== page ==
By Ramsey Cox
The Senate voted 93-1 Monday to confirm James Comey as head of the FBI.
The only senator to vote against Comey was Sen. Rand Paul (R-Ky.), who has expressed concerns about the FBI's domestic drone program.
Sens. Ron Wyden (D-Ore.) and Jeff Merkley (D-Ore.) voted present.
Comey, who worked in the Justice Department under former President George W. Bush, will succeed outgoing FBI Director Robert Mueller.
The new director is perhaps best known for his opposition to the Bush warrantless wiretapping program. He also argued against the use of water boarding as an interrogation method.
Earlier Monday, Senate Majority Leader Harry Reid (D-Nev.) said he was “disappointed” that he had to file a cloture motion on Comey’s nomination.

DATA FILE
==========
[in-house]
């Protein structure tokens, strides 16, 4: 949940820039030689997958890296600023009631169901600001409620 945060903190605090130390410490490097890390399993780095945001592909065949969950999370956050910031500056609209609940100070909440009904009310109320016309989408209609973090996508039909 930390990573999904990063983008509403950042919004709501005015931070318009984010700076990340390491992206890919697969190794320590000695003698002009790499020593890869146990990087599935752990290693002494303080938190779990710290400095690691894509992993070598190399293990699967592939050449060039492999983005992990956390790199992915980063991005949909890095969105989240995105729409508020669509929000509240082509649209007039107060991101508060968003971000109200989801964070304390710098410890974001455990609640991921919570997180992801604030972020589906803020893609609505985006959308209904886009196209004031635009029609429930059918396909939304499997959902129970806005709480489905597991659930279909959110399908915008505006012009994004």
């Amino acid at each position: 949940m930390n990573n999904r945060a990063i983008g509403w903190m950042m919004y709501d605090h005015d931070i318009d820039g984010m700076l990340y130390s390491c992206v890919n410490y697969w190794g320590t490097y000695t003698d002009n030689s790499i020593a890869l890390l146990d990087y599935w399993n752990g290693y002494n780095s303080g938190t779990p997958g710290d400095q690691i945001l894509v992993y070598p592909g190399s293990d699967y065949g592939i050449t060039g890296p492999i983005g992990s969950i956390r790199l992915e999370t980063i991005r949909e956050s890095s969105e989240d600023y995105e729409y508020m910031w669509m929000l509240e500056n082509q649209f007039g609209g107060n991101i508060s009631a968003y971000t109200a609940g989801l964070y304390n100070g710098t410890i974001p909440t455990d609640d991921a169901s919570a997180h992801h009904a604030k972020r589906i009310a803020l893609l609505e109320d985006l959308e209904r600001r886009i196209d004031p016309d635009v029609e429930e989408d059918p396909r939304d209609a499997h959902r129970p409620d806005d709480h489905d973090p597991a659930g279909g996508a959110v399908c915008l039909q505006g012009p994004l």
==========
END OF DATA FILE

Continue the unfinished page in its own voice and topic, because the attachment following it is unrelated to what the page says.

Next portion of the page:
But by the end of Monday, Republicans had agreed to hold the up-or-down vote on his nomination rather than a procedural vote to end debate.
Committee ranking member Chuck Grassley (R-Iowa) said he would support Comey’s nomination, but that this was “a serious decision” for the chamber. Grassley said that Congress’s constitutional right to “advise and consent” to executive nominees was not the same as “rubber stamping.”
Leahy vowed to push Comey, as FBI director, to limit domestic surveillance programs under the Patriot Act, which have come under recent criticism when it was leaked that the government obtained phone records of many U.S. citizens.
“Just because the federal government can collect huge amounts of data, doesn’t mean they should be,” Leahy said.